2004 Chevrolet Suburban 2500 Towing Test

19 Dec 2014 | Author: | Comments Off on 2004 Chevrolet Suburban 2500 Towing Test
Chevrolet Suburban

2004 Chevrolet Suburban 2500

The Incumbent

When it comes to hauling a big load and carrying throngs of people, Chevy’s time-tested Suburban is tough to beat.

The day before we returned the 2500 Suburban to Chevrolet public relations, a guy in a Chevy 2500 Express van pulls alongside at a stop light and asks, “When is GM going to put the Duramax (diesel) in those things?”

It was a fair question, since buyers have not had the option of a diesel engine in a Suburban since the 80s. It was also a relevant question, especially since our test model had delivered an average of 11.5 mpg during our week of testing—less while towing.

Compared with the four-wheel drive 2003 three-quarter-ton Yukon XL we tested last December, which was fitted with a 4.10:1 rear axle ratio, the 2500 Suburban 4×4 didn’t fare much better in fuel economy, despite a reduced rear-axle ratio of 3.73:1. It was a little better, but not much. With today’s fuel prices, that will become increasingly important to the full-size SUV-buying public.

That’s typically been the only complaint we’ve had about the Suburbans, in half- or three-quarter-ton versions: abysmal fuel mileage. The Vortec gasoline engines are world-class power plants, but you would think GM would be losing numerous Suburban sales to Ford’s outgoing Excursion, which has since introduction offered a fine diesel engine that nets about 16 mpg.

Fuel mileage notwithstanding, the Suburban 2500 with the optional Quadrasteer package is a very rewarding truck, if a big SUV is what it takes to pull your trailer and haul your family. The best part is that the price of the Quadrasteer package has been slashed dramatically.

For example, in the 2003 three-quarter-ton Yukon XL we tested last December, the Quadrasteer package priced out at $4,495. That may have prevented a lot of buyers from checking the box on the options sheet. But this year’s model 2500 Suburban, the four-wheel steering option rang in at a paltry $1,995. We recommended it at the previous price.

For the money it takes to get it now, you’d be foolish to get a Suburban without it. Why?

It makes the truck so much easier to drive. In two-wheel-drive models, the turning circle decreases from 44.5 feet to 35.2 feet. In four-wheel-drive models, such as our test model, the radius measures 35 feet, compared with 44.3 feet in models without the option.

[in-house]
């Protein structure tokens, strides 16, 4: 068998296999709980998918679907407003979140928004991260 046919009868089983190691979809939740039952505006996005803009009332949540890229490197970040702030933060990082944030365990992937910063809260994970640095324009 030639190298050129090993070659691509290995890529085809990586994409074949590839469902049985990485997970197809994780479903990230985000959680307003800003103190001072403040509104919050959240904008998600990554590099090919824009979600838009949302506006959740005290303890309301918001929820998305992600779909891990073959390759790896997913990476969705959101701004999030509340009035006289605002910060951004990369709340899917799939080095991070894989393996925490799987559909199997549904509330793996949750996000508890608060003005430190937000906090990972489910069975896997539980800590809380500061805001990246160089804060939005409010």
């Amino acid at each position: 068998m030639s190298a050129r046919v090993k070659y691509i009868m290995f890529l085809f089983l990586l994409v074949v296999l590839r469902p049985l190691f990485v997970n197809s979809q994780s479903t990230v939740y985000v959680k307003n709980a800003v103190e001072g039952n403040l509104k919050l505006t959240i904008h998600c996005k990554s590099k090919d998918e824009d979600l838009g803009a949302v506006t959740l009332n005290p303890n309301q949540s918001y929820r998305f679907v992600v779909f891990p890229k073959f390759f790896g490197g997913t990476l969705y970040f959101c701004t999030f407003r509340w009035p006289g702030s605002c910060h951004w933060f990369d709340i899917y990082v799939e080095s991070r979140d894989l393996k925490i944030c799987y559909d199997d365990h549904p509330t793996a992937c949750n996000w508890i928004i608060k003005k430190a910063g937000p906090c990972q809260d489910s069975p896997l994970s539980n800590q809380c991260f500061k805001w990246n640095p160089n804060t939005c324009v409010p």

Bummer that it’s only available in Chevy and GMC’s three-quarter-ton models.

The system is so well suited for towing, especially in a couple of situations. For instance, when backing, the tongue of the trailer moves to one side or another much more quickly than with conventional steering. It makes it easy to back trailers into garages from a 90-degree angle.

It also makes it easier to correct errors in judgment.

The other situation in which Quadrasteer is a huge plus is rounding tight corners with a long trailer. Because the rear wheels turn the opposite direction of the front wheels at low speeds, the trailer turns on a wider radius than it would were it being towed by an SUV with conventional steering. In real-world terms, that means you avoid scuffing the sidewalls of your trailer tires, or scaring pedestrians standing on the corner.

We preferred to switch the system off during trips on open freeway, but around town, we liked it so much we never turned it off.

We also liked the tip-in acceleration while towing. The drive-by-wire throttle made the first few feet of acceleration smooth enough that it was easy to release the surge brakes on the trailer without any undue clunking or clanking.

Traveling up our usual acid-test, a 3-mile-long, 7 percent grade, the truck had to down shift and rev well over 4,000 rpm to maintain speed, but the tachometer was the only gauge that budged.

The 2500 series has had hydraulic power-assisted four-wheel disc brakes for a few years. The system now comes on the half-ton models, which is a good thing. The “hydroboost” braking system works splendidly. It provides great response to pedal effort, prodigious power and ample feedback before the antilock system


Other new-for-2004 items include a front passenger seatbelt warning system, available traction assist, which includes a locking differential, new colors and a seven-to-four-pin brake-wiring adapter in the trailering package.

The interior hasn’t changed much, but it didn’t need to. Front seats offer ample thigh support—could use a tad more—a good range of adjustment and class-leading lateral support.

Chevrolet Suburban

The second-row seat realistically could accommodate four adults—but there are only enough seatbelts for three—and the third row is roomy enough for two to ride in comfort.

If your family trips involve child seats, you’ll be relieved to know the anchors are located in plain sight. No hunting between the cushion and the backrest, hoping to hook an anchor by pure chance. They’re also galvanized so they won’t scratch like a painted piece.

Though they’re not much use for regular ingress and egress, we appreciated the running boards when loading cargo and the aforementioned car seat. And they’re tucked in just enough to keep you from dirtying your pant leg every time you get out of the truck. Theoretically, the wheel flares that come on a 2500 are supposed to deflect the splash the inevitably lands on the running boards, but they’re largely for show. We’d probably ask to delete them if possible.

The truck is equally handsome without them.

More than likely, it’s equally utilitarian without them. Now, if we can only get them to offer it with a diesel.


EPA Fuel Economy Estimates

City. NA mpg

Highway. NA mpg

0-60 towing. 23.76 seconds

Fuel capacity. 37.5 gal.

Tire size. LT 245-75-R16

Chevrolet Suburban
Chevrolet Suburban
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